Port Ellen – when lovers of Islay whisky hear this name, tears of joy and sadness alike are likely to wet their eyes. This single malt has a reputation of being among the finest that Islay has to offer. But the distillery was closed in 1983 because United Distillers – now a part of Diageo – saw no future for it in the light of the economic crisis of the early 1980s.
Plenty of casks were sold to independent bottlers and new bottlings are still being launched today on a regular basis, with an ever-rising price tag of course. Also Diageo themselves had started a series of official Port Ellen Annual Releases 9 years ago.
But in a way, Port Ellen lives on nevertheless. In 1974, together with the expansion of Caol Ila, a large industrial maltings complex had been opened on the site of Port Ellen distillery that was to supply the UD distilleries with peated malt. And even though the distillery itself was closed, the maltings are alive and kicking and also supply their produce to most other Islay distilleries.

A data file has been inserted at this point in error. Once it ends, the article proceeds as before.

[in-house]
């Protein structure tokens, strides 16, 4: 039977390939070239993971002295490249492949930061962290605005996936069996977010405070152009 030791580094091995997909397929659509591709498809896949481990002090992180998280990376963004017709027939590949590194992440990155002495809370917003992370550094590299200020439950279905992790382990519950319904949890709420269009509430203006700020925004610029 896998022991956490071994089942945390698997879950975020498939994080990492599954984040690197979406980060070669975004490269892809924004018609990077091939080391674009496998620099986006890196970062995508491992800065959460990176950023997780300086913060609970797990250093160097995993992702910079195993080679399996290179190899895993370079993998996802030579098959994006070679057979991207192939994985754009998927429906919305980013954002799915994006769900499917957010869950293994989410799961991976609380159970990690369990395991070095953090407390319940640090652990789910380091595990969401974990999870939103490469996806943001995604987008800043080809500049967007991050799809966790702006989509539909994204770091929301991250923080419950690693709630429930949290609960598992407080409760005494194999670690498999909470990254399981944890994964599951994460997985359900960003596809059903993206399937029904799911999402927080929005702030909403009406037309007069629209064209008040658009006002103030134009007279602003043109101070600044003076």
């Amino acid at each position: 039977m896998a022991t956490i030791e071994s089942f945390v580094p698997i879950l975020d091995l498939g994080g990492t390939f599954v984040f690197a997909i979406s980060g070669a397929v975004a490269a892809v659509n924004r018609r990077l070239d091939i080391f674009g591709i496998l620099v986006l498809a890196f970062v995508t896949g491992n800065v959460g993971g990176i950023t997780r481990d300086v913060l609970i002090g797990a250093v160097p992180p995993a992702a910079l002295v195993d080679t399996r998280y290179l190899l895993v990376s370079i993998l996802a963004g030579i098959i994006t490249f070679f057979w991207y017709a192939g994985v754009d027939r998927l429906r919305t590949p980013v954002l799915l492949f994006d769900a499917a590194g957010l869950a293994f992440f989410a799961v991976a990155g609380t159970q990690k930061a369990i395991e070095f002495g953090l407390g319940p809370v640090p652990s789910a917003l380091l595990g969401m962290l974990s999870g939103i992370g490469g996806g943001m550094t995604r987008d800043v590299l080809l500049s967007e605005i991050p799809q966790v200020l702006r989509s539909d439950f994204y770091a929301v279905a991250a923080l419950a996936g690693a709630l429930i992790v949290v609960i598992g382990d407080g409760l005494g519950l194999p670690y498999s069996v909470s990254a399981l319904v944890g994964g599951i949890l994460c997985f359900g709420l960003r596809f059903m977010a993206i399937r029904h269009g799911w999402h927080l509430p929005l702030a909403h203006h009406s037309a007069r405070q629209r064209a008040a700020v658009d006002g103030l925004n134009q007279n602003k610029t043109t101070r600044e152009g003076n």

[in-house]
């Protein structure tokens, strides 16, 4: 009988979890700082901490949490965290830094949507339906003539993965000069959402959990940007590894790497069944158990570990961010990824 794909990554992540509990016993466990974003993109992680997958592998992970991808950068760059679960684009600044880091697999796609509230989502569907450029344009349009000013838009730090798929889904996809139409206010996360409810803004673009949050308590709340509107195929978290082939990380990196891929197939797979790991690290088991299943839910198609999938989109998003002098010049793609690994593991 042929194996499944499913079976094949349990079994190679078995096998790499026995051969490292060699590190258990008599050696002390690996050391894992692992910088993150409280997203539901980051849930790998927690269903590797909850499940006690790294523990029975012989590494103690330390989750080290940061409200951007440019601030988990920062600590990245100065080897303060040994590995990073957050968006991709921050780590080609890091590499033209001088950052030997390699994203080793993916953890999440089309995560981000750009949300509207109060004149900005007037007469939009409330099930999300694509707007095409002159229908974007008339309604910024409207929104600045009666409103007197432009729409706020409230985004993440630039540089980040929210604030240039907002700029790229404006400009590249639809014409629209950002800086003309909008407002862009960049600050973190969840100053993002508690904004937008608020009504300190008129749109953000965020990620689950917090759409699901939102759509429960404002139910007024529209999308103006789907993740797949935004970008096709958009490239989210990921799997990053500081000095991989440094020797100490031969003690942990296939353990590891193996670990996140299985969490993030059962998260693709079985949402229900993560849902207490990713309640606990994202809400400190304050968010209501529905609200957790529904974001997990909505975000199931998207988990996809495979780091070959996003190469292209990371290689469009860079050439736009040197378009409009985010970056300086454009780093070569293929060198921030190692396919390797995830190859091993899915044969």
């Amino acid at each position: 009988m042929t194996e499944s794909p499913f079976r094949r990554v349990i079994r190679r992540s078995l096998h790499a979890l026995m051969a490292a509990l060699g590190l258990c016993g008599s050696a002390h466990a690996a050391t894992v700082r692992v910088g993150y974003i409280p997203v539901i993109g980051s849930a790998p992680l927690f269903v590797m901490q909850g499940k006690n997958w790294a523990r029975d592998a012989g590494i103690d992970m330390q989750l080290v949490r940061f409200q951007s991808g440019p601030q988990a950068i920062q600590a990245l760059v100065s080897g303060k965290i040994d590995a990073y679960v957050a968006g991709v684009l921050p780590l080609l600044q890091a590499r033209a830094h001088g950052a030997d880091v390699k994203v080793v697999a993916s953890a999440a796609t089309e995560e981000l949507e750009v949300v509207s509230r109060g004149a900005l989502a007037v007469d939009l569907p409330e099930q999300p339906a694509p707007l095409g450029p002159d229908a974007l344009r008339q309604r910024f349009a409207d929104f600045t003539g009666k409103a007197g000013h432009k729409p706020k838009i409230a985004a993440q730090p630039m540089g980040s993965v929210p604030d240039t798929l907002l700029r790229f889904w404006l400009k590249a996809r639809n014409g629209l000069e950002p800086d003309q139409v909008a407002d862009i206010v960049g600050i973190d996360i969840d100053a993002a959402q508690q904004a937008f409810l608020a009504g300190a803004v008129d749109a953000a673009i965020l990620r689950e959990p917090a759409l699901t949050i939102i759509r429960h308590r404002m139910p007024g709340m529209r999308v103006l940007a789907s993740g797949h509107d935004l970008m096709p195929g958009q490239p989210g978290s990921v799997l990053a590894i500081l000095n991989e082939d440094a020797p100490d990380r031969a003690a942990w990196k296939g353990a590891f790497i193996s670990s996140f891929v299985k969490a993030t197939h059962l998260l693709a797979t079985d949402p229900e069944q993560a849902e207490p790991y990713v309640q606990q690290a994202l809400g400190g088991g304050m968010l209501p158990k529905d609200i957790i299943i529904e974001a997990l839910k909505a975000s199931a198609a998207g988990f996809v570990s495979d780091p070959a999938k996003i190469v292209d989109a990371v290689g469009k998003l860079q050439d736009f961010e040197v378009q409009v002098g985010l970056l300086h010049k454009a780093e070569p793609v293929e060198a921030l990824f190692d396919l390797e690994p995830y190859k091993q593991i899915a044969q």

The warehouses (there are about a dozen of them) still remain in use, holding part of the production of Lagavulin. The kiln building with its pagoda roof is also still present, but what is now known as Kiln Square is home to a handful of small buisinesses unrelated to whisky.
At Port Ellen pier, there is a huge grain silo that is used to store the barley delivered by ships on a regular basis. The barley then is transported to the maltings by lorries. Unfortunately, there is no regular possibility to visit the maltings. Only during the Feis Ile festival – which happens to happen right now – they make an exception.
I am pretty convinced that today at least some peole at UD/Diageo regret to have closed Port Ellen. Had they foreseen the single malt boom that had begun in late 1980s, they certainly only would have mothballed it. But at that time, the focus was entirely on blends. With Caol Ila they had a modern distillery capable of producing big quantities of quality malt, so in a shrinking market an old-fashioned distillery like Port Ellen was regarded as superfluous. After all, with Lagavulin they had still another ace up their sleeves.
Many whisky fans dream of a re-opening of Port Ellen distillery. I don’t think these dreams are very realistic, though. Theoretically, there is enough space to build a new stillhouse for a medium capacity distillery with two wash and two spirit stills. But if we will ever see such a thing happen is highly uncertain.